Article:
I am not one to complain – how this whole project has panned out has been incredible. My first North Pole expedition, thwarted by abnormally high temperatures, southward drift, and other factors, opened a lot of doors for me (I was in for a surprise though – I thought the first round of financing was difficult, but I had no idea what was to come for my second attempt). Apart from the fundraising, much of the logistics, training and other factors fall primarily under my control, and I greatly enjoyed the feeling of being in control in such an unpredictable project. However, the climate change mission (The Last Degree was launched on my first North Pole expedition) proved to be tricky to handle. As is the case for young people starting initiatives all over the globe, credibility is a significant issue. The bottom line is that it is hard for someone that is very young to become credible enough to be trusted with such a controversial issue, especially with the science behind it. Creating a social movement is one thing, but taking the next step to doing real scientific work proved to be problematic for me. It is worth noting that at the point where I decided to take this step, I had essentially failed in my North Pole expedition, so my credibility was at an extreme low anyway. Understandably, few institutions wanted to trust me with doing research on the ice. This seems to be a recurring problem for young people everywhere, and from what I’ve seen, there are only two extremes when it comes to this issue. There are those that really encourage young people to go out and make an impact, to not give up on their ideas and dreams – and then there are those that believe that exploration, and climate change science, should both remain the concern of older men and women who have seen it all before, know the risks, or have a concrete and reputable academic background in oceanography, [paleo]climatology, or something of that sort. I found myself caught in the middle of both of these arguments, as have many other young people. I felt very honoured when I was asked by the University of Alberta and the European Space Agency (for the CryoSat-2 satellite) to do research on the ice, a request that completely fulfilled the purpose of my second North Pole expedition (which reached the pole on April 10th of this year).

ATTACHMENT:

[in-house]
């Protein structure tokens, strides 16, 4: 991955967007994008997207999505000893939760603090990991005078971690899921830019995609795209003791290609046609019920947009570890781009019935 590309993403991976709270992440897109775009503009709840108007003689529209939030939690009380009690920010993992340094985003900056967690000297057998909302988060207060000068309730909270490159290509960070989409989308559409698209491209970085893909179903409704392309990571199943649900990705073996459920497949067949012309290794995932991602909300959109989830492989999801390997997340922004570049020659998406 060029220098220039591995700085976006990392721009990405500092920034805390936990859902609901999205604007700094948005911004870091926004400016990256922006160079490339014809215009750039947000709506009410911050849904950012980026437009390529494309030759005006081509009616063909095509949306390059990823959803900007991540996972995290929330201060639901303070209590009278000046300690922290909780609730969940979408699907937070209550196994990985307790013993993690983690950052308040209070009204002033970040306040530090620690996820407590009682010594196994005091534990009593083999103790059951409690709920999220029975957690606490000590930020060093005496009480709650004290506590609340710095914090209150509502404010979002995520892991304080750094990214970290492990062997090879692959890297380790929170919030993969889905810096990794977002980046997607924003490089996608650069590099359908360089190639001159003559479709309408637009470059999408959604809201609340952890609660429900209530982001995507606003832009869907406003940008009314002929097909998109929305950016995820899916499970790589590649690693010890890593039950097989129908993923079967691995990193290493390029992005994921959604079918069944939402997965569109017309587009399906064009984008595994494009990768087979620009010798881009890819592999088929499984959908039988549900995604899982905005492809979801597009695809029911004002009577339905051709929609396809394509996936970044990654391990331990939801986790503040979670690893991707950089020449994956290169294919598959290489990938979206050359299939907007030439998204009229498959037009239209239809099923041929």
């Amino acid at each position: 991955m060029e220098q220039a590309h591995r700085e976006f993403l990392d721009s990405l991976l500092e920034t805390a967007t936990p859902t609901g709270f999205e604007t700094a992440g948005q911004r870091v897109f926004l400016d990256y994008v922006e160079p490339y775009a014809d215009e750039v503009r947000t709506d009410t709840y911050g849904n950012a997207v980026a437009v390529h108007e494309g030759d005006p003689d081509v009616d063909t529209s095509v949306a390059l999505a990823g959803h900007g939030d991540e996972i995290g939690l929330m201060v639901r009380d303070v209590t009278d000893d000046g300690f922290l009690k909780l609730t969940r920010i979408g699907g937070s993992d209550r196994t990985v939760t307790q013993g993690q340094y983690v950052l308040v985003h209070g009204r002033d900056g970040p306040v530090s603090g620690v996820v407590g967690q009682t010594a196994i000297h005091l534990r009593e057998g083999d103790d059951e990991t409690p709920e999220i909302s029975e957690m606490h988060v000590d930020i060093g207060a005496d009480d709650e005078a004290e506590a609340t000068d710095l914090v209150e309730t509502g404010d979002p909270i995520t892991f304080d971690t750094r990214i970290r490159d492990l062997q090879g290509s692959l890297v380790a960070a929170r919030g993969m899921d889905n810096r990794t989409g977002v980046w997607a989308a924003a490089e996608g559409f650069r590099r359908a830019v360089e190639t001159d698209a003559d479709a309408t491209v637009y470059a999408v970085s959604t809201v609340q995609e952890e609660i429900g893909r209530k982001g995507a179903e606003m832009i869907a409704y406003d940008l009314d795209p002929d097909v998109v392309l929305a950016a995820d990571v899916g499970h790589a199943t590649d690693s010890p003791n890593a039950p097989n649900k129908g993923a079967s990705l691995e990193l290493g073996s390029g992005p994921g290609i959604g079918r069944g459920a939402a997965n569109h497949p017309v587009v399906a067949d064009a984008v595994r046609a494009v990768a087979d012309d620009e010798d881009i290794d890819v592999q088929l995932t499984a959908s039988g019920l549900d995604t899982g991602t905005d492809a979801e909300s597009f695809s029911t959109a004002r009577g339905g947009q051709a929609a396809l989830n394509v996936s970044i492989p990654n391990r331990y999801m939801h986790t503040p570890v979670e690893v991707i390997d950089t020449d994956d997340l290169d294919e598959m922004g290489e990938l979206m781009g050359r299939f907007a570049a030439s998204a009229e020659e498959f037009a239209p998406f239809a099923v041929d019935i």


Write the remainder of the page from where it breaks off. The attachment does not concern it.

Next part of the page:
The issue, however, is broader than my project. A big part of the work that I try to do is aimed at getting young people to take responsibility for the current state of the world we live in, and become leaders for positive change (http://www.facebook.com/thelastdegree). Attitudes towards young people have stuck for a long time, and only in the past couple of years have the older generations come to realise that how well educated, connected, or influential a person is are factors no longer defined by the ranking of one’s school. Instead, it has much more to do with how proactive a person is, especially online. My generation has grown up with this at the front of their minds, and it is in this way that young people are becoming world leaders (take the chain of Middle Eastern revolutions that have arisen in the past year as an example).
In the end, being very young (and comparatively very inexperienced) means that I have to approach what I do in a very different way than an experienced explorer would. I don’t see this necessarily as a negative thing, because the process has taught me an enormous amount. I would also like to take this opportunity to thank all of those explorers, some of whom may hopefully be reading this, that gave me some very useful advice from the very beginning. I know I would not be in this position if it were not for them.
This is fantastic article with insights into the mind of a young man who has chosen to follow his life’s dream, and who discovered a noble cause as part of the process. Parker, your tenacity and commitment are truly admirable, and from your fought-for wisdom, even more experienced explorers have much to learn. You dreamt large, and you dared to fail…. and for both of those qualities, you deserve to be proud. It is an honor to know you….
Dear Mr. Mikael,
I have been reading quite a lot about your exploits in Siberia. People like you have had quite an effect on me and as a result I have really become quite addicted to outdoor life. I know this is a longshot as I’m sure your quite the busy man. However I was hoping you could help me with something? I am planning a small expedition to Hardangervidda and was thinking about using a Safir 5 cp tentipi. I see you have used this tent a lot.
I don’t know if you have experianced Hardangervidda? This is on a mountain plateau at 1200 meters and the conditions there are exactly what you would have in the Artic. With very good chance of strong winds and blizzards down to -40 degrees C.
Do you think this tent will do the job? What was your impression of this tent? I would really appreaciate your imput as its almost impossible to judge just from the guys who are trying to sell you the product. Any help at all would be great.
Anyway thanks for reading and I hope I havn’t troubled you too much.